Friday, September 3, 2010

Dirty jobs

While I was confined to the couch last week, I watched more television in six days than I've watched over the course of the last six years. We don't have TV here at our house, though we do have a television set. We watch some Netflix, we play a few video games, and so for those we have an old hand-me-down television from my grandma. It doesn't have a remote. You actually have to get off your duff to adjust the volume or turn it off and on. Channel changing isn't a big deal, since it gets set to one channel for games, and the next channel for Netflix. It actually took me while to figure out which combination of buttons I had to push to get the Netflix movies to play--if it was any more complicated I'd be at a total loss!

Anyway, Netflix now has a bunch of television shows that you can watch instantly on your TV if you have a Wii and a special disk. This may be old news to a lot of you, but to me it's a new and wonderful thing. Since we don't have standard television, and I couldn't hold a book open for very long with my hand in it's state (and permanent position over my head), I might have gotten a bit bored--and I can't abide boredom. My sixth grade advanced math teacher stated that only boring people get bored, and it's one of the truisms that I like to repeat.

So, what did I watch? All five series of Dirty Jobs with Mike Rowe, Cake Boss series one, three seasons of The IT Crowd, some Red Dwarf, and then the night before last I finally saw the movie version of Phantom of the Opera. The Phantom of the Opera probably deserves its own post. I'd feel strange talking about my feelings for that movie in the same post where I rave about Dirty Jobs.

Dirty Jobs stole my heart. The premise of the show is to illustrate all the nasty, hard, and dangerous work that people have to do to keep America well-stocked with the level of goods and services we've all come to expect and feel we deserve. When you look at your bowl of Cheerios, do you see the locomotive engineers or the guy who has to clean the grease out of the clogs in the factory? Do you see the farmers working long hours to harvest the oats? What about the guys who battle the heat all day delivering the water to grow the oats? What about the people who work int eh ceramics factory to make your bowl? The inseminators who make the calves to keep the milk production steady?

Dirty Jobs shows the dirtiest and nastiest of these jobs, with the host, Mike Rowe, trying his hand at everything. At the steel mill, his face mask melted from the heat. Working with a biologist who monitors endangered animals on the Great Lakes he was bitten something like 27 times while helping her capture and monitor snakes. In another show he was assisting with wind turbine maintenance. Have you seen how high those are? Can you imagine standing on the top inspecting for damage, leaks, and loose bolts? Yikes?!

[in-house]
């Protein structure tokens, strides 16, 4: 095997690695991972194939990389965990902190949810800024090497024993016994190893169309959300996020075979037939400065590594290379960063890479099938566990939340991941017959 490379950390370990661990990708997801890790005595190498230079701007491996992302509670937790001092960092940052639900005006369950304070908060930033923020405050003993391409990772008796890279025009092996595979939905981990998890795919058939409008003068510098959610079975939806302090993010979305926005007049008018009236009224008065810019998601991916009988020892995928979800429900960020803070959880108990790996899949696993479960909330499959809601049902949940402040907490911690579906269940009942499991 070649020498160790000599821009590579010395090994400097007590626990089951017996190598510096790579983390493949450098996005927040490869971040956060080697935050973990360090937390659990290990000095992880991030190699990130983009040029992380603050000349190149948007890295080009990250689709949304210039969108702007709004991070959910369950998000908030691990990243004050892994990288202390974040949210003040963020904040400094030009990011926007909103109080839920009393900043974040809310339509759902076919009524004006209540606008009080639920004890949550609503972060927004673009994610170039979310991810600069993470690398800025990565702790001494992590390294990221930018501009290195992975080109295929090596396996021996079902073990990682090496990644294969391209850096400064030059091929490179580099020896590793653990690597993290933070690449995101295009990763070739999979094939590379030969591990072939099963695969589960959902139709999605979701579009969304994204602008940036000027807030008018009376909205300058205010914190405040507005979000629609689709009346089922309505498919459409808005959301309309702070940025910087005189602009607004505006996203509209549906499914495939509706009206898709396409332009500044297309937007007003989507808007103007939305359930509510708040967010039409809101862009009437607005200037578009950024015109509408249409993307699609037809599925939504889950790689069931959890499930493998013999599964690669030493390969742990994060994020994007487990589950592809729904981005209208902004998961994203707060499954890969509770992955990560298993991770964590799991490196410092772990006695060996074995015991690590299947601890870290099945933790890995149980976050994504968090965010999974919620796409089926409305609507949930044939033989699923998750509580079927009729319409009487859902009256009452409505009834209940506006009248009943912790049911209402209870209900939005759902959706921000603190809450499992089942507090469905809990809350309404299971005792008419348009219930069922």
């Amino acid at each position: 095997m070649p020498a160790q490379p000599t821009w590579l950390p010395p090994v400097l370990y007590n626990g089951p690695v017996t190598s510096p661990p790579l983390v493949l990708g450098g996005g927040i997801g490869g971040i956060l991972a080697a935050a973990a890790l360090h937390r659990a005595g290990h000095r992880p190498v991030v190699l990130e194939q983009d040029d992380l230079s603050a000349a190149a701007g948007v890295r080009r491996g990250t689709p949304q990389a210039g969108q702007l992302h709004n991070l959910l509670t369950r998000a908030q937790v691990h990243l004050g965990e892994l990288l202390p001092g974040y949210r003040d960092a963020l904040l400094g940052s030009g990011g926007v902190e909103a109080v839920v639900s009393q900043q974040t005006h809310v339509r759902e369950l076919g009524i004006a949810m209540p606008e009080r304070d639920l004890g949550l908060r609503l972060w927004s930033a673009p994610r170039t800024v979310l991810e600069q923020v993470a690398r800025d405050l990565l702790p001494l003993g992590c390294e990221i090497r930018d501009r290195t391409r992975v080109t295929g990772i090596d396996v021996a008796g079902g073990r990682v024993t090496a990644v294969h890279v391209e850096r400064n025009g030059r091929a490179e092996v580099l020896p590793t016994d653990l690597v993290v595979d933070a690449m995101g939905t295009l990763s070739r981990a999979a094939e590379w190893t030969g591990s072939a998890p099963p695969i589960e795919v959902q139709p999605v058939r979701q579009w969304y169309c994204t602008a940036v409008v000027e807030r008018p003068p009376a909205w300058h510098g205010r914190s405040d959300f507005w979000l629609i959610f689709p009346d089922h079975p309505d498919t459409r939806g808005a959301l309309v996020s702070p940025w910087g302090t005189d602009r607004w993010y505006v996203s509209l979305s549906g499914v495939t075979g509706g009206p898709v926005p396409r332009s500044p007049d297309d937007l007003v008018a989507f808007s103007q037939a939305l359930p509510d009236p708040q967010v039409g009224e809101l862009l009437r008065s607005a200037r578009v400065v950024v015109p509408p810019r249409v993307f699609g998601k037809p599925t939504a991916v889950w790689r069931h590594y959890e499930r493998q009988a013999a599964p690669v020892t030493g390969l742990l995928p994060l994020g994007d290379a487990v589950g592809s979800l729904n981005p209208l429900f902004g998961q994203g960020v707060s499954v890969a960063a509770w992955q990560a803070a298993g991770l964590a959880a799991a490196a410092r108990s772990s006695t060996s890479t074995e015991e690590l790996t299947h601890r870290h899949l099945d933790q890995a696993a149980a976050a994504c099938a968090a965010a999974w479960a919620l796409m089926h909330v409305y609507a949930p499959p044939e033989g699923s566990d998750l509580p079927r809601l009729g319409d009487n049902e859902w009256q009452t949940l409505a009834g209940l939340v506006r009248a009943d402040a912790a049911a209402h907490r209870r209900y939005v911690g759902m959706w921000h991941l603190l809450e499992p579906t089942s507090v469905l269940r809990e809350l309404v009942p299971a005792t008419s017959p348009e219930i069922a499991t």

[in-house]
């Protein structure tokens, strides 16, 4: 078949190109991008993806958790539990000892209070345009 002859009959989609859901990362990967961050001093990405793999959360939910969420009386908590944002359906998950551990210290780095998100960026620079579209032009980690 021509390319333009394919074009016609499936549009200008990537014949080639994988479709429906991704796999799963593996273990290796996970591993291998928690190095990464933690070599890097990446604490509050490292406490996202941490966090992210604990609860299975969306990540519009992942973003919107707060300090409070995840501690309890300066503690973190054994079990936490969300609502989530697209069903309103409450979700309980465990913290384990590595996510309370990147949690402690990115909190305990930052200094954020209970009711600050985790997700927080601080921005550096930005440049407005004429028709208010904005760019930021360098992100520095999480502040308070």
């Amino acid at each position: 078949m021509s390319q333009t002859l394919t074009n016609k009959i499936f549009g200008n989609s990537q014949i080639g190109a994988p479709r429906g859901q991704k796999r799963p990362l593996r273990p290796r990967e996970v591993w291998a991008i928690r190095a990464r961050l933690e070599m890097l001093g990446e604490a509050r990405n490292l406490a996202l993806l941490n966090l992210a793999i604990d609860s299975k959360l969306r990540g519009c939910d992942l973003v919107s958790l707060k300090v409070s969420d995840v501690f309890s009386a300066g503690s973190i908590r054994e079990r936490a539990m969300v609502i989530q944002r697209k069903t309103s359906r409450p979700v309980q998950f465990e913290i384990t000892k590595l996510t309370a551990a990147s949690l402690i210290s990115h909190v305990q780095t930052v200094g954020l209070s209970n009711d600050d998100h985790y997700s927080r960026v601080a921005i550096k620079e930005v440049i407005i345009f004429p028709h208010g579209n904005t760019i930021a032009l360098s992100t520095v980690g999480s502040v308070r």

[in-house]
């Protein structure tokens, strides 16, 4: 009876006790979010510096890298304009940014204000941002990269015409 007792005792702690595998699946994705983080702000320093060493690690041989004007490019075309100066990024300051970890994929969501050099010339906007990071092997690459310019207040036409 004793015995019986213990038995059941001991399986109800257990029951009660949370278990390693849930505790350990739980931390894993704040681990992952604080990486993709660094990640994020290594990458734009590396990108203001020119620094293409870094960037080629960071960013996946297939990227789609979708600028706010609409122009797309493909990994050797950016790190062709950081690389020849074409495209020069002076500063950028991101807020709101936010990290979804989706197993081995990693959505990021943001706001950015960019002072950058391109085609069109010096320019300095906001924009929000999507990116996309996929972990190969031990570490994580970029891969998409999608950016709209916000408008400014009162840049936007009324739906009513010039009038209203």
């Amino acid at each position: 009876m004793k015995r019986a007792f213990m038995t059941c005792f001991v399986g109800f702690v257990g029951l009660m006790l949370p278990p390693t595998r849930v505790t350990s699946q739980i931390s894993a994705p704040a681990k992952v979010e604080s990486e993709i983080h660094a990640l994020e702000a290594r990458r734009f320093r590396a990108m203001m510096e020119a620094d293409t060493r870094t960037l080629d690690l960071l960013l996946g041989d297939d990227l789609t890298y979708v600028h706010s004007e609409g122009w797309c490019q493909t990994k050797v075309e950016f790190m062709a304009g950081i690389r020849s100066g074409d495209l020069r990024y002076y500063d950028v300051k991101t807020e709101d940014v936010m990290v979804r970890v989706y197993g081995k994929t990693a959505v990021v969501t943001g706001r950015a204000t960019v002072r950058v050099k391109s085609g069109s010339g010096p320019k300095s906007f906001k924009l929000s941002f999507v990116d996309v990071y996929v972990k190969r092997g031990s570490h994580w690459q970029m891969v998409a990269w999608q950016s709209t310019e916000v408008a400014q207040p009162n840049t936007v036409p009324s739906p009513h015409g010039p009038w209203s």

On our way home from the hills on Wednesday, we noticed some weird shapes attached to the high wires that run through our valley. At first I though it might be some trash, but as the road brought us nearer I could see that whatever it was, it was bigger than trash. Closer still, I could finally see what was happening. I made Mr. Boom stop the car so we could get some photos.

And here's our own Dirty Job to look forward to--turning this log into a tabletop for an outdoor seating area. This is the round I mentioned we had found alongside the road that we just had to bring back. Of course, it had to be sopping wet and covered with ants. What kind of forest log would it be if it weren't. But now we're bringing it into the town, so it must shed those aspects of its former life. This didn't qualify as heavy lifting, right? 'Cause I'm not supposed to be doing any of that...

Have I mentioned how much I love my new car? We could NOT have done this in our old car.

Oh, one more thing. This terrible shot shows the yellow helicopter that was flying around the area, lifting all the gear up the towers for the men and I think helping string the new power lines. You can see just how tall the towers are that the men are working on, as they completely dwarf the helicopter.

Anyway, this was published in the Local Police Blotter the next day: "A helicopter was reportedly seen in the area of R. C. Road." Love the small town news!!!

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